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Looking After Number Two? Competition, Cooperation and Workplace Interaction

  • Barmby, Tim

    ()

    (University of Aberdeen)

  • Sessions, John G.

    ()

    (University of Bath)

  • Zangelidis, Alexandros

    ()

    (University of Aberdeen)

We build a model of worker interdependence in which two workers can either compete or cooperate and compare performance under either scenario to that of a single worker working in isolation. We show that whilst competition unequivocally reduces performance, cooperation may raise or lower performance. Employing a unique data set in which workgroups are comprised of either one or two workers, we are able to test explicitly for the presence of cooperation. We find empirical support for cooperative behavior.

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File URL: http://ftp.iza.org/dp7803.pdf
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Paper provided by Institute for the Study of Labor (IZA) in its series IZA Discussion Papers with number 7803.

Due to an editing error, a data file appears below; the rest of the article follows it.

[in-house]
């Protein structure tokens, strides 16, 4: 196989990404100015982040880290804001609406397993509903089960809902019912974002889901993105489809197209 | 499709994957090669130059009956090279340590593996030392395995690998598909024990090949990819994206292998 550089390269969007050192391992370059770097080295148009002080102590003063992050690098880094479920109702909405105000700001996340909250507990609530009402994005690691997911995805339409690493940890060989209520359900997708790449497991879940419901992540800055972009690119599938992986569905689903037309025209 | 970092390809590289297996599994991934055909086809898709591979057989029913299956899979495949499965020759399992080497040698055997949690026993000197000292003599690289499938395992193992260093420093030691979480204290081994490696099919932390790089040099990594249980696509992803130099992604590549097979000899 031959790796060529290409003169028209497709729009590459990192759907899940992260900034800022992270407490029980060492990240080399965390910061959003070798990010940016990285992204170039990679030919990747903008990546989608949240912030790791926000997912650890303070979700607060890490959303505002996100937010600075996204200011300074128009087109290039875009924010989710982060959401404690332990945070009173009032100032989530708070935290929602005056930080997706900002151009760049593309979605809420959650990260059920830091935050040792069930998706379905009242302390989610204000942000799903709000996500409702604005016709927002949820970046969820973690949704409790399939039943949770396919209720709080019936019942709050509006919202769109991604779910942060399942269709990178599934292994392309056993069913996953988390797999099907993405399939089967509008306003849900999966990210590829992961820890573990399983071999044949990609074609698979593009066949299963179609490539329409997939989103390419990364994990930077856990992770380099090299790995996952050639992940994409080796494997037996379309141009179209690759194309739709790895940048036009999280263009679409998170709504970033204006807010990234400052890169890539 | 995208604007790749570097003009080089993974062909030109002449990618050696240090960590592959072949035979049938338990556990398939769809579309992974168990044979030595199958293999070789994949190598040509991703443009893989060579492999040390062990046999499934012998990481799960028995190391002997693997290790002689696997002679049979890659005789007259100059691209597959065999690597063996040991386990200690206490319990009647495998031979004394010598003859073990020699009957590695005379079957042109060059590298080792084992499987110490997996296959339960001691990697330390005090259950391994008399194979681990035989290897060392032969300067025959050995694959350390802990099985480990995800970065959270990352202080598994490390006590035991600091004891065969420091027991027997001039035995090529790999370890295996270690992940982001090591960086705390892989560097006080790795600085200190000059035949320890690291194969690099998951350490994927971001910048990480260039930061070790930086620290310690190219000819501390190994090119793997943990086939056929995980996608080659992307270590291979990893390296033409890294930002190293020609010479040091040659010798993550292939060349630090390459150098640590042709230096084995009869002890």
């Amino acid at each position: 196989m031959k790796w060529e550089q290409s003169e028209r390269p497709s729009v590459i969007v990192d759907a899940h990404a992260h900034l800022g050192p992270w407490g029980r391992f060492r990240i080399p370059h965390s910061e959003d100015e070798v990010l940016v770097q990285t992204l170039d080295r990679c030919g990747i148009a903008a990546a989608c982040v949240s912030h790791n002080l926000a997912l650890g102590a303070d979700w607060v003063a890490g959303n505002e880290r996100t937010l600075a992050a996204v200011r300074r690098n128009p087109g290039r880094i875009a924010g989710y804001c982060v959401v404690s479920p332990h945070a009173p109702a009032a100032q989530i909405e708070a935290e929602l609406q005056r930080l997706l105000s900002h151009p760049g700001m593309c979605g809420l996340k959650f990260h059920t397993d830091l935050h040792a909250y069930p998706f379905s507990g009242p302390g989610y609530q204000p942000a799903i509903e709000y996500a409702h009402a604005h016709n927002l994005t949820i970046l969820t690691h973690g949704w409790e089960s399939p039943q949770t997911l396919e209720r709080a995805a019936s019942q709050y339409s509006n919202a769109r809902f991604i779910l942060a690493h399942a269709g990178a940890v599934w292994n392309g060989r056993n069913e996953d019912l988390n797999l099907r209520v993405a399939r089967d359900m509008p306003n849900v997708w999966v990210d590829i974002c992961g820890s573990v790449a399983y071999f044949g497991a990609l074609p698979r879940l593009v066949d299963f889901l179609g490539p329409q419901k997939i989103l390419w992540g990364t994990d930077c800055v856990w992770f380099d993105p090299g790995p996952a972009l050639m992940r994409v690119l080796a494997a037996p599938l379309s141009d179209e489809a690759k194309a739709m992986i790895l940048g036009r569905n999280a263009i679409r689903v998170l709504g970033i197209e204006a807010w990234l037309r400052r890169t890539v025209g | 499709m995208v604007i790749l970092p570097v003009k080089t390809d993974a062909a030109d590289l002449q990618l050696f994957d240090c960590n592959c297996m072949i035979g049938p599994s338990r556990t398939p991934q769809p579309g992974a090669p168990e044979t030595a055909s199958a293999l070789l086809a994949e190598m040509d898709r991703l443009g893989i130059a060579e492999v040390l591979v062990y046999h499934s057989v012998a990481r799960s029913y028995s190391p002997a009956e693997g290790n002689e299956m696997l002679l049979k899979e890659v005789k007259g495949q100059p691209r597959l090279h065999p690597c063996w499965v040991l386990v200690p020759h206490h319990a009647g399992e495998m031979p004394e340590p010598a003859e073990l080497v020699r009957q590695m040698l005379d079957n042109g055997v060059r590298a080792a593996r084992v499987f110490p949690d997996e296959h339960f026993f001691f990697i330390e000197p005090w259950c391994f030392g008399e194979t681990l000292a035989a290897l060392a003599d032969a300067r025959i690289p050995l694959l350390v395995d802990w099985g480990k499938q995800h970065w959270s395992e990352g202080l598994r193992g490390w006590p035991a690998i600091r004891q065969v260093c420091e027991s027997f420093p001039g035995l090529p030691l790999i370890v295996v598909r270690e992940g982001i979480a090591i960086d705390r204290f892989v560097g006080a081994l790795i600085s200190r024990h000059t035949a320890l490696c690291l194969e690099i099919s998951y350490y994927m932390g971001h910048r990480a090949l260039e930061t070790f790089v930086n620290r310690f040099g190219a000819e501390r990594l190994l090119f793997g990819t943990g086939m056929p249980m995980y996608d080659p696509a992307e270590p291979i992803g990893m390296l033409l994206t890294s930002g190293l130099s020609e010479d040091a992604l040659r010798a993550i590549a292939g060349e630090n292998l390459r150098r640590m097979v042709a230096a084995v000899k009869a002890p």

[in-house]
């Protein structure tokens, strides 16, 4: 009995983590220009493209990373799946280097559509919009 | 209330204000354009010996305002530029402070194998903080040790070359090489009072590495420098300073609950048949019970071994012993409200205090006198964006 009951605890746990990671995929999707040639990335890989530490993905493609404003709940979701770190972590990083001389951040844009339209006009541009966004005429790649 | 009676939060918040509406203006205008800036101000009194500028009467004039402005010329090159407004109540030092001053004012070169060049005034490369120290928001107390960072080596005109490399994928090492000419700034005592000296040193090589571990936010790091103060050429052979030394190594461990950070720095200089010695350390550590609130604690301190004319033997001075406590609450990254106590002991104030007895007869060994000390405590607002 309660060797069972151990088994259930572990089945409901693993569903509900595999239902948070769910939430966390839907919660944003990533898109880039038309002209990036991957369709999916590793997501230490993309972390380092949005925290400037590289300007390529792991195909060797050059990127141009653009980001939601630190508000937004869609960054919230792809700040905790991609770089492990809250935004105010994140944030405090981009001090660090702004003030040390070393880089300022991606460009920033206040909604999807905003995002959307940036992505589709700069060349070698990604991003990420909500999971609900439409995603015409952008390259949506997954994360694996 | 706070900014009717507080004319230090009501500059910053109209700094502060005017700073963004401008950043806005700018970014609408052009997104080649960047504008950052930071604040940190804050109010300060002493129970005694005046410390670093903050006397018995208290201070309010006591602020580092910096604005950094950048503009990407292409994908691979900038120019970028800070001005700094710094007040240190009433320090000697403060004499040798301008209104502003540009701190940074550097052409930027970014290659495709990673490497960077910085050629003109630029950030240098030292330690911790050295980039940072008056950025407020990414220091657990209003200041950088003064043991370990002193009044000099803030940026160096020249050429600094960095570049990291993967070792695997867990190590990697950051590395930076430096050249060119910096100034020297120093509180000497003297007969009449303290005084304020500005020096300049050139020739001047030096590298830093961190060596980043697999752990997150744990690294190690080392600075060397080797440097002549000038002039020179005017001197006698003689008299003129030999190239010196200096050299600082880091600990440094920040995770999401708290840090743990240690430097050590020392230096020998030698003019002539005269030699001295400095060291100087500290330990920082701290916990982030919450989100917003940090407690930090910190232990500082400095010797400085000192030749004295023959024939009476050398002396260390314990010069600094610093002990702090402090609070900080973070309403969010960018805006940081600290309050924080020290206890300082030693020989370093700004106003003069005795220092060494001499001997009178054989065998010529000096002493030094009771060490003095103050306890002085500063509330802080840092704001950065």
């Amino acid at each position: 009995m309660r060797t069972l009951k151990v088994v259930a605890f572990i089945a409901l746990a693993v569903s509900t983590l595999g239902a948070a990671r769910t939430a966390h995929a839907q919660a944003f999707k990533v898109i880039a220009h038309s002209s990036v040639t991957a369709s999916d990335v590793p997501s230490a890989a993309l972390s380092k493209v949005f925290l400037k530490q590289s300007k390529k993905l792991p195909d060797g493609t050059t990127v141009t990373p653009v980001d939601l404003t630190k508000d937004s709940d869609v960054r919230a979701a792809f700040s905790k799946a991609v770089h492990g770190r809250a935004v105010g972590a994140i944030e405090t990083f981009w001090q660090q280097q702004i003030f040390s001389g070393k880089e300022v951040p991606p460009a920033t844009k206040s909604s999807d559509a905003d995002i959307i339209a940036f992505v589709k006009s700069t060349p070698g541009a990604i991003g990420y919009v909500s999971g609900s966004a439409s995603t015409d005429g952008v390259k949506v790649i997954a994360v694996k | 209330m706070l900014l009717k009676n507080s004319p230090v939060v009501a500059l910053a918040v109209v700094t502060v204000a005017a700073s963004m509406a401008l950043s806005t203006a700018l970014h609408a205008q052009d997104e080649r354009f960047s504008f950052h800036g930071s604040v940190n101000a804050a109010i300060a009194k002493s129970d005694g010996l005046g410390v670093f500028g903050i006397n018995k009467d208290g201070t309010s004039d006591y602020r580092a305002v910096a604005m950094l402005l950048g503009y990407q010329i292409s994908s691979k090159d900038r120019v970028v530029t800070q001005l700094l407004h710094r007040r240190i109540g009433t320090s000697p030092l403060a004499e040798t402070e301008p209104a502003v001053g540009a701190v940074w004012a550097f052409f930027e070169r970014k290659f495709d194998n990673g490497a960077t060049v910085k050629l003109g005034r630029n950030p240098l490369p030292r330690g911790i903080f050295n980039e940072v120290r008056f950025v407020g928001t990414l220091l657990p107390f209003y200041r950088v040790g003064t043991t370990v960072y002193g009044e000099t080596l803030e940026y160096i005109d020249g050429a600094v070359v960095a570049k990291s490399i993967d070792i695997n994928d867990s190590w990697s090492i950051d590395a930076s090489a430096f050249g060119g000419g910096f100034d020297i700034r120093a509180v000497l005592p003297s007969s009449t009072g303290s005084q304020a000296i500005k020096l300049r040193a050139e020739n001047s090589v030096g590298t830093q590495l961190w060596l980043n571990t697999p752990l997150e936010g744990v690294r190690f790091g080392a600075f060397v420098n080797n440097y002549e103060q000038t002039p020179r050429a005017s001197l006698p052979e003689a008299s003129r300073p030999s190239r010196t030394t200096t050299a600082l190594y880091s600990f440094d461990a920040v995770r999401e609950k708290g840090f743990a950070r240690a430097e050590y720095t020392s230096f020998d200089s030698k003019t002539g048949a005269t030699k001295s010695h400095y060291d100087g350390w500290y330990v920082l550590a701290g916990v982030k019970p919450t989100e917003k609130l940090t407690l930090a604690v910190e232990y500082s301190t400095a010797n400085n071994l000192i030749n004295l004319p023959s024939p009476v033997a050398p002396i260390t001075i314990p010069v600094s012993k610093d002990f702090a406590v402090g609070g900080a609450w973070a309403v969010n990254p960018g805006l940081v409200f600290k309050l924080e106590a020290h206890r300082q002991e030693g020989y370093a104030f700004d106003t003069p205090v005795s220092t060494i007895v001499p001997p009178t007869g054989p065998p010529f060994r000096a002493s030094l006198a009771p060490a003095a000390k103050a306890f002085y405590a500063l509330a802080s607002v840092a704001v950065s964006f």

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Length: 29 pages
Date of creation: Dec 2013
Date of revision:
Handle: RePEc:iza:izadps:dp7803
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  1. Topa, Giorgio, 2001. "Social Interactions, Local Spillovers and Unemployment," Review of Economic Studies, Wiley Blackwell, vol. 68(2), pages 261-95, April.
  2. Andrea Ichino & Giovanni Maggi, 2000. "Work Environment And Individual Background: Explaining Regional Shirking Differentials In A Large Italian Firm," The Quarterly Journal of Economics, MIT Press, vol. 115(3), pages 1057-1090, August.
  3. Imran Rasul & Iwan Barankay & Orana Bandiera, 2005. "Social preferences and the response to incentives: Evidence from personnel data," Natural Field Experiments 00212, The Field Experiments Website.
  4. Barmby, Tim & Larguem, Makram, 2009. "Coughs and sneezes spread diseases: An empirical study of absenteeism and infectious illness," Journal of Health Economics, Elsevier, vol. 28(5), pages 1012-1017, September.
  5. Joshua Herries & Daniel I. Rees & Jeffrey S. Zax, 2003. "Interdependence in worker productivity," Journal of Applied Econometrics, John Wiley & Sons, Ltd., vol. 18(5), pages 585-604.
  6. Evans, William N & Oates, Wallace E & Schwab, Robert M, 1992. "Measuring Peer Group Effects: A Study of Teenage Behavior," Journal of Political Economy, University of Chicago Press, vol. 100(5), pages 966-91, October.
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